Reviews and updates from Amber Foxx, author of the Mae Martin Psychic Mystery Series
At the beginning of the story, Deo, a fourteen-year-old Zimbabwean boy, has not seen much of the world. He plays soccer with his friends. He keeps an eye on his very special older brother Innocent, a sweet but damaged young man who suffered a brain injury at birth. Innocent is one of the most irresistible characters I’ve ever come across. Deo is understandably dedicated to him. The relationship between the brothers is the jewel at the center of this plot.
When political violence takes the adults from their lives and drives them from their village, Deo has courage, but no worldly wisdom or experience. He does his best, but his naivety leads him into mistakes. The boys’ journey for refuge in South Africa is an adventure, but also a tragedy. Like many desperate border crossers around the world, the brothers risk their lives to reach the other side—where they hoped to be free and safe—only to find that it can be dangerous and hostile.
Like the companion book Diamond Boy, this story doesn’t make a superhuman hero of a teenaged boy, but tells his story in real terms. Deo can’t do it all himself. His only real skill is playing soccer and his only sense of purpose, his devotion to his brother. Holding trauma and despair under his surface so he can survive and take care of Innocent, he needs help from adults who care.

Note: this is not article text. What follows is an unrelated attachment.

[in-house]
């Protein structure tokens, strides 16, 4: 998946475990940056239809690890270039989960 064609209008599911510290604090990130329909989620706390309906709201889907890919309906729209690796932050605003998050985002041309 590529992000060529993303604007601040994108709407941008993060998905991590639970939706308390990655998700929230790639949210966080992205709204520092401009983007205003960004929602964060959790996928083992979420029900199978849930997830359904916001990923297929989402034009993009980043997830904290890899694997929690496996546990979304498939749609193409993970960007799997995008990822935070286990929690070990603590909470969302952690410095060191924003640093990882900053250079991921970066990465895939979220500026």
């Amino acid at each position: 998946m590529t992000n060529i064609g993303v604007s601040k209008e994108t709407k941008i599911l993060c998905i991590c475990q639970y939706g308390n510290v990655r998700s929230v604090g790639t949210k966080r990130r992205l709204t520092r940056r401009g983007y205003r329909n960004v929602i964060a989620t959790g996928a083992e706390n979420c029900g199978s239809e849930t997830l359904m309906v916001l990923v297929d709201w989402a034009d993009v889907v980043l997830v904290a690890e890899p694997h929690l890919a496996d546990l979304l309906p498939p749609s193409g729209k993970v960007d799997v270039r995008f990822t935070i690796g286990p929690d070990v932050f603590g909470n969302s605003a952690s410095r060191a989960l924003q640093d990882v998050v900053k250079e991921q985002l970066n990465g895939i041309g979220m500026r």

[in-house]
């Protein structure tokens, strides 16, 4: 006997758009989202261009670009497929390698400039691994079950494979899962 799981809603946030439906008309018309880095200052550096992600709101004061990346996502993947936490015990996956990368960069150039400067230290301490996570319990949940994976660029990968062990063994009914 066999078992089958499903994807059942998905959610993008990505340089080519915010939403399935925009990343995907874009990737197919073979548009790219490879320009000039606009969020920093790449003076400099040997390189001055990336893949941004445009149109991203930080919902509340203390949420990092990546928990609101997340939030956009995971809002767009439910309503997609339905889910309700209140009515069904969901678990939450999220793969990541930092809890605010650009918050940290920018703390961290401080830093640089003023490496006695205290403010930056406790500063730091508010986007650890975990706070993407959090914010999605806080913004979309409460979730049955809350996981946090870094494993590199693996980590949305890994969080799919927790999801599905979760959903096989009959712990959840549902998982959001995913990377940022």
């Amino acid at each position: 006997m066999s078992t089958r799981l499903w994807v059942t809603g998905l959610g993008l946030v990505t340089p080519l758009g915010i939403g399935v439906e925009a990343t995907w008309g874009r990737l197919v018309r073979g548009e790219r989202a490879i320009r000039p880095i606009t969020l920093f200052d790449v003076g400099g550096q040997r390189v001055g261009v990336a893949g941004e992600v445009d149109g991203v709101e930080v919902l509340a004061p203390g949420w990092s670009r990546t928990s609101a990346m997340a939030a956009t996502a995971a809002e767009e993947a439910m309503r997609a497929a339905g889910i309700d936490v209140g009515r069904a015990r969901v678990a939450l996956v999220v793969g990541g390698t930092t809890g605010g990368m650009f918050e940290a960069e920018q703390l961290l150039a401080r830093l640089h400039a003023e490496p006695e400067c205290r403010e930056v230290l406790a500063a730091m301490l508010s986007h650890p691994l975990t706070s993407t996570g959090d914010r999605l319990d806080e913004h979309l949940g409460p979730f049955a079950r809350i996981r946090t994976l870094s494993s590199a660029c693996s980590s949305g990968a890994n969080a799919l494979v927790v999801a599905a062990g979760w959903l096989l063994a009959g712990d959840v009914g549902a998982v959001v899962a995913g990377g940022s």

I don’t usually finish a book in a few days, and I usually don’t finish a book written in the present tense, period. But I flew through this one. The present tense vanished into the flow of the story, and only became awkward once or twice that I noticed. I can’t say that it enhanced anything, but it didn’t distract me the way it normally does. This is a moving book, authentic and powerful. The narration is straightforward and simple, a boy’s voice. Though they are the same age, Deo is more of a child is some ways than Patson, the narrator of Diamond Boy, who is a secondary character in this book. It’s more clearly Young Adult in style than Diamond Boy, but like that book, it’s not light reading in any way. Mature, thoughtful teens will appreciate it, and so will their parents.